The program has several unique aspects of the curriculum designed to integrate PSTP education through courses such as the Professional Development 1 (formerly Molecular Medicine), the Research Basis of Medical Knowledge, Professional Development 2, Work in Progress Seminars, and ethics workshops. PSTP students begin training to become physician-scientists from the very first week, and are well advised about possible courses and research opportunities. Courses within the medical school follow an innovative problem-based learning (PBL) curriculum, which has become a model for medical education programs across the country.
Summer Research Prior to Matriculation
Incoming students are required to spend the summer before medical school begins in a laboratory of their choice. This affords many benefits, including meeting potential advisors and department members and establishing a routine prior to the start of medical school. Every effort is made to ensure a meaningful experience—the program will provide information on the many available labs, organize meetings with potential advisors, and help coordinate housing and other arrangements.
To help students further define their research interest, during the first summer, our Professional Development 1 Course (formerly Molecular Medicine) offers a broad cross-section of graduate programs and faculty to interact with the incoming class. Each week, current biomedical problems are examined from the unique perspectives of a variety of disciplines.
First and Second Years
During the first and second years of medical school, PSTP students enjoy a weekly seminar course titled Research Basis of Medical Knowledge, which provides a bridge between medical school course work and the research breakthroughs detailed in the basic sciences blocks. This class provides a forum for PSTP and MSTP students to present and review scientific literature among peers, guided by expert faculty. In this manner, laboratory research may be pre-determined and scientific thought processes well established.
From the first day of medical school, students participate in the Patient/Doctor Relationship Block, which emphasizes patient interviewing, behavioral medicine, and public health policy. During the first year of medical school, multi-disciplinary courses incorporate the major aspects of anatomy, embryology, biochemistry, molecular biology, microbiology, immunology, and the fundamental principles of pathology and pharmacology. A clinical and technical skills course is initiated toward the end of the first year and continues through much of the second year. In the spring of the first year, the summer lab rotation is selected with the assistance of the program director, the career advisor, and other students.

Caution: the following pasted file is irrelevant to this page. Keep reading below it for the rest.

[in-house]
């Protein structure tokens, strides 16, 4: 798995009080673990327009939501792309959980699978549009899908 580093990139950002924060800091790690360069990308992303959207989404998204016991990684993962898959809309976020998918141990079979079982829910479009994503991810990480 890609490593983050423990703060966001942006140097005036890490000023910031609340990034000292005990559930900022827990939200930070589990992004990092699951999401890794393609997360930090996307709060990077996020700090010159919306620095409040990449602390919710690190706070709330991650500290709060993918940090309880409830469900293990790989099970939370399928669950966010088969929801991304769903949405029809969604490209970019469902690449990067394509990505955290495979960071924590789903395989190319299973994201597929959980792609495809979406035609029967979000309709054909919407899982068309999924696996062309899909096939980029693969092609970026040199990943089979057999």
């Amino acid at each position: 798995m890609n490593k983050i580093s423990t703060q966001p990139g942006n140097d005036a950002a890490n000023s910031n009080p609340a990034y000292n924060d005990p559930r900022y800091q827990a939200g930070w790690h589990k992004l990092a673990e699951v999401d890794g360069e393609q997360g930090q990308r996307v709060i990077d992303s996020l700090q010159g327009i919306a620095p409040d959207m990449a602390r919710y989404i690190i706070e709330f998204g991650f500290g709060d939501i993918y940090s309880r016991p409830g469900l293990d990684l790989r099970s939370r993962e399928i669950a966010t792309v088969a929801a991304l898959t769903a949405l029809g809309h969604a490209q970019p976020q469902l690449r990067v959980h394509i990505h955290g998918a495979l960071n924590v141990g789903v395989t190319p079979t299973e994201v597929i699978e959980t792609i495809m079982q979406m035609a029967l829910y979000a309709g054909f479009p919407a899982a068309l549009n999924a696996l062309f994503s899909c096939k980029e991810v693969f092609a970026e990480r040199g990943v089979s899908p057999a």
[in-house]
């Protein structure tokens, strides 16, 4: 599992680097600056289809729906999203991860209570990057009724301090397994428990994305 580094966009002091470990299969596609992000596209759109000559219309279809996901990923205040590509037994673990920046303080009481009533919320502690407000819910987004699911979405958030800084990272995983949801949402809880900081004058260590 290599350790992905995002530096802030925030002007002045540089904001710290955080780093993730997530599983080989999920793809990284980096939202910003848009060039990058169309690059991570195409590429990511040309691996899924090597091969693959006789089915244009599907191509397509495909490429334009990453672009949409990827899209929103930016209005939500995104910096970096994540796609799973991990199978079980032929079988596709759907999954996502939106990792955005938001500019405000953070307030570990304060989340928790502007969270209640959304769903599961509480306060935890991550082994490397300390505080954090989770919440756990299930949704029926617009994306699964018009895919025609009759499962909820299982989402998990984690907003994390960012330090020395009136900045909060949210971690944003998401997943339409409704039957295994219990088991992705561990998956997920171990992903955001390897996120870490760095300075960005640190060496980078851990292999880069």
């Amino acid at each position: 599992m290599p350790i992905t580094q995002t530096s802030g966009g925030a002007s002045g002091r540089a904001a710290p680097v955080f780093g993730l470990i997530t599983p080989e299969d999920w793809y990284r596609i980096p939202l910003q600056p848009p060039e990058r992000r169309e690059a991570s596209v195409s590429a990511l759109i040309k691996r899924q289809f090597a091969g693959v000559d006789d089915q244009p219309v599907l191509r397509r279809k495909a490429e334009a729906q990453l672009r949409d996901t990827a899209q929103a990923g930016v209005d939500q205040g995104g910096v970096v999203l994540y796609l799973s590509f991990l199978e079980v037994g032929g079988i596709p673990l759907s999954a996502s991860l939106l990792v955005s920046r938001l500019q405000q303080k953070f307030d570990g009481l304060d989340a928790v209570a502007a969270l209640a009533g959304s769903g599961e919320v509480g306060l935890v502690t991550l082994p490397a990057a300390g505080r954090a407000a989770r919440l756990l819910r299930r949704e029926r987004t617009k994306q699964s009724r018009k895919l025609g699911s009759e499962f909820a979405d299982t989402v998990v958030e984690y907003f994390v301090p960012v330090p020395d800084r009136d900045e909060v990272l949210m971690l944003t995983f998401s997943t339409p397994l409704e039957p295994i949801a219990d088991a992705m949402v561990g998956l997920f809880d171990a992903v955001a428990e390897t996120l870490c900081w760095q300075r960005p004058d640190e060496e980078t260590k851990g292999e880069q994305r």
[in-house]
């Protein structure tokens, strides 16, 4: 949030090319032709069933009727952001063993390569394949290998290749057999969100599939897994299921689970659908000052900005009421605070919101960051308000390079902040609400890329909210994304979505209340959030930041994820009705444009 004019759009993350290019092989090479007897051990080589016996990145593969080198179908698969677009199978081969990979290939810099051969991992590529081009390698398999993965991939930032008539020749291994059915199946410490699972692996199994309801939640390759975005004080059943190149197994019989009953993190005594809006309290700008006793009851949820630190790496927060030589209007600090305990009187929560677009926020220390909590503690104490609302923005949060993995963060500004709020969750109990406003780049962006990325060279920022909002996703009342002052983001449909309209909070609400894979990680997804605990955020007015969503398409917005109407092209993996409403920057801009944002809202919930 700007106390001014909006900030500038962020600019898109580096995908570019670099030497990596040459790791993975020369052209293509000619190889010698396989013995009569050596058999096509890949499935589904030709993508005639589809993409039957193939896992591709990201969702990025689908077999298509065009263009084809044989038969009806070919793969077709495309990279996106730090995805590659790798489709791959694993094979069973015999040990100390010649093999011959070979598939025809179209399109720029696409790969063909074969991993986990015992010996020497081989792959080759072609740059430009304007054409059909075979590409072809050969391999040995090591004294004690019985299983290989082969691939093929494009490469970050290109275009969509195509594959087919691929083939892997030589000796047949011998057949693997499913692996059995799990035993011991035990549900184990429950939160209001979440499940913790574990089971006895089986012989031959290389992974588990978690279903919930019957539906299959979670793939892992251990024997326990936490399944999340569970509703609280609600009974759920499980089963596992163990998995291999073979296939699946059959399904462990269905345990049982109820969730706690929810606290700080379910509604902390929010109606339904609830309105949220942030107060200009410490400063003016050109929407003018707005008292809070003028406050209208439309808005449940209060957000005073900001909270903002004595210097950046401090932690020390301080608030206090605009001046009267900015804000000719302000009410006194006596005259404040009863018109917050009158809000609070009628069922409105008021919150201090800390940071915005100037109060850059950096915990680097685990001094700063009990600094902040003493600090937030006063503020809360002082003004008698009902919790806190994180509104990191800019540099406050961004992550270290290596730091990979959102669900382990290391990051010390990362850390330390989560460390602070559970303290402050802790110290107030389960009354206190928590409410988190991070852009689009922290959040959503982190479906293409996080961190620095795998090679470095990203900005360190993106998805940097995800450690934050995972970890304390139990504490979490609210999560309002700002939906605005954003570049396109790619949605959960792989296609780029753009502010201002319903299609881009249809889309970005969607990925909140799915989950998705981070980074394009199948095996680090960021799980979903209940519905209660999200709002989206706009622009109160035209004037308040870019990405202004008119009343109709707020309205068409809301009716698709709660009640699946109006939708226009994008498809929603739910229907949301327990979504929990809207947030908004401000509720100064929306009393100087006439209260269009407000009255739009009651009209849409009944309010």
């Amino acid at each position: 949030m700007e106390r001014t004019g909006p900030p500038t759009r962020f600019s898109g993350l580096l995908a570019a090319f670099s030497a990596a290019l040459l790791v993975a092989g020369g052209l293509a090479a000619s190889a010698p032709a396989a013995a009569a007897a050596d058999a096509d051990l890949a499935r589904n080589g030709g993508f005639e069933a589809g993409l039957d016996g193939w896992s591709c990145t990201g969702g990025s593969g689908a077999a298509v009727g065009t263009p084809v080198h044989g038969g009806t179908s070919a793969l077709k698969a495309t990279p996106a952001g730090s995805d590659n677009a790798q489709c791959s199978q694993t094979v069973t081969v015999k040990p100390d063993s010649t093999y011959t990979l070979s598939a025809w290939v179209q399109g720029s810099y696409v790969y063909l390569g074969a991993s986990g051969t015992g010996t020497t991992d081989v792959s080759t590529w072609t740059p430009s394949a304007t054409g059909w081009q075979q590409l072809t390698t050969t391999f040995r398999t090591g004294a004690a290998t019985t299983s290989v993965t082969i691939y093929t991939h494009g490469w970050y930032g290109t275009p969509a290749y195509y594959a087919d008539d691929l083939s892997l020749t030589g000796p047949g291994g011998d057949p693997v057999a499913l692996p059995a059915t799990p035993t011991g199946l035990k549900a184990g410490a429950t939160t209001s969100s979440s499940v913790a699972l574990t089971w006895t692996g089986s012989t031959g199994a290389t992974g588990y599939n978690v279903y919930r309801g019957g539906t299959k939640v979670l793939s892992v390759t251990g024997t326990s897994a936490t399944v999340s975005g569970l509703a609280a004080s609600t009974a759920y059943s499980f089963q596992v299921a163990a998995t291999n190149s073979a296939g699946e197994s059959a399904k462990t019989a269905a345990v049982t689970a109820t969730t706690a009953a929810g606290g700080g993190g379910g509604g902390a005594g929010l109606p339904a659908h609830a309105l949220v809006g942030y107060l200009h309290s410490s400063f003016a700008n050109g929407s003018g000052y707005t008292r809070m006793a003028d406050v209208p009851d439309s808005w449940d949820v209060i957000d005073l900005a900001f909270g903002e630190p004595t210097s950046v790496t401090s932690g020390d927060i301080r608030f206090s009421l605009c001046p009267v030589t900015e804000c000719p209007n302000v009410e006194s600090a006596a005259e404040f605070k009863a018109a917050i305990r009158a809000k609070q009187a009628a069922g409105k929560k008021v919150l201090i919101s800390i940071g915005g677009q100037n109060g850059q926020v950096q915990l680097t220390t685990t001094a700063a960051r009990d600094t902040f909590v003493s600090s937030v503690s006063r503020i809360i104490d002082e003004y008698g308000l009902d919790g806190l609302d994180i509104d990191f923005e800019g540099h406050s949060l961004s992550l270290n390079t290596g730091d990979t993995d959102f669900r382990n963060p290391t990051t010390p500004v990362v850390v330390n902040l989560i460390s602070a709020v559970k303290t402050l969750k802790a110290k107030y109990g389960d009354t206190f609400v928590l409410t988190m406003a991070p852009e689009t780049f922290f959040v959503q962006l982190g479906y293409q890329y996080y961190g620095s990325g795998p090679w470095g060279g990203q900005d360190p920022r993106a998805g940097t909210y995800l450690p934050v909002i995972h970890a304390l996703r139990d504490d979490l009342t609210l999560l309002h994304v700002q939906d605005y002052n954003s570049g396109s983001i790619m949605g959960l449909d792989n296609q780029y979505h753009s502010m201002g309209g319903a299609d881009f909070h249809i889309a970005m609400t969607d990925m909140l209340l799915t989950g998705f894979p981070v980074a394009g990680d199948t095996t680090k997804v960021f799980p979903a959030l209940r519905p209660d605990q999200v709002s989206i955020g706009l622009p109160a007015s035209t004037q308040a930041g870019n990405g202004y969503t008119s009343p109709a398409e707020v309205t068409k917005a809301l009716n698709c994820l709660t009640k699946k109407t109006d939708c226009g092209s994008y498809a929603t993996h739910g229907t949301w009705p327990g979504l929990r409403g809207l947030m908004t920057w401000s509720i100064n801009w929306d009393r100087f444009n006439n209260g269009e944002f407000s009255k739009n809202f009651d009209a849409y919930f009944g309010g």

Preparation for Step I of United States Medical Licensing Examination (USMLE), taken in the spring after the second year, tends to dominate the second quarter of medical school. Several fantastic resources are available to help the students. The Integrated Case Studies course, which emphasizes data acquisition, problem solving, and communication skills, precedes the exam and is taught exclusively in a small group setting to foster discussion about the clinical cases. The discussion about clinical cases helps students anticipate board questions, which currently are presented in a case-based format. In addition, the academic coordinator at the medical school helps with specific advice, reading materials, mock exams, practice questions, and more.
During the research training, if students' interests evolve, they may elect to apply to our combined degree program, the Medical Scientist Training Program (MSTP). Parallel features of the program permit efficient transfer of credit.
Third and Fourth Years
The third and fourth years of medical school include 92 weeks of required clerkships. Elective rotations may include additional research or clinical experiences.
All of the core clinical clerkships required for licensure and graduation are completed during the third year of medical school and all elective rotations are completed during early part of the fourth year.
PSTP Example Curriculum
Given the breadth of research and clinical programs available in the PSTP, it is impossible to define a single path to careers in academic medicine. Nevertheless, the following timeline is an example of the efficiency gained by a well-integrated program.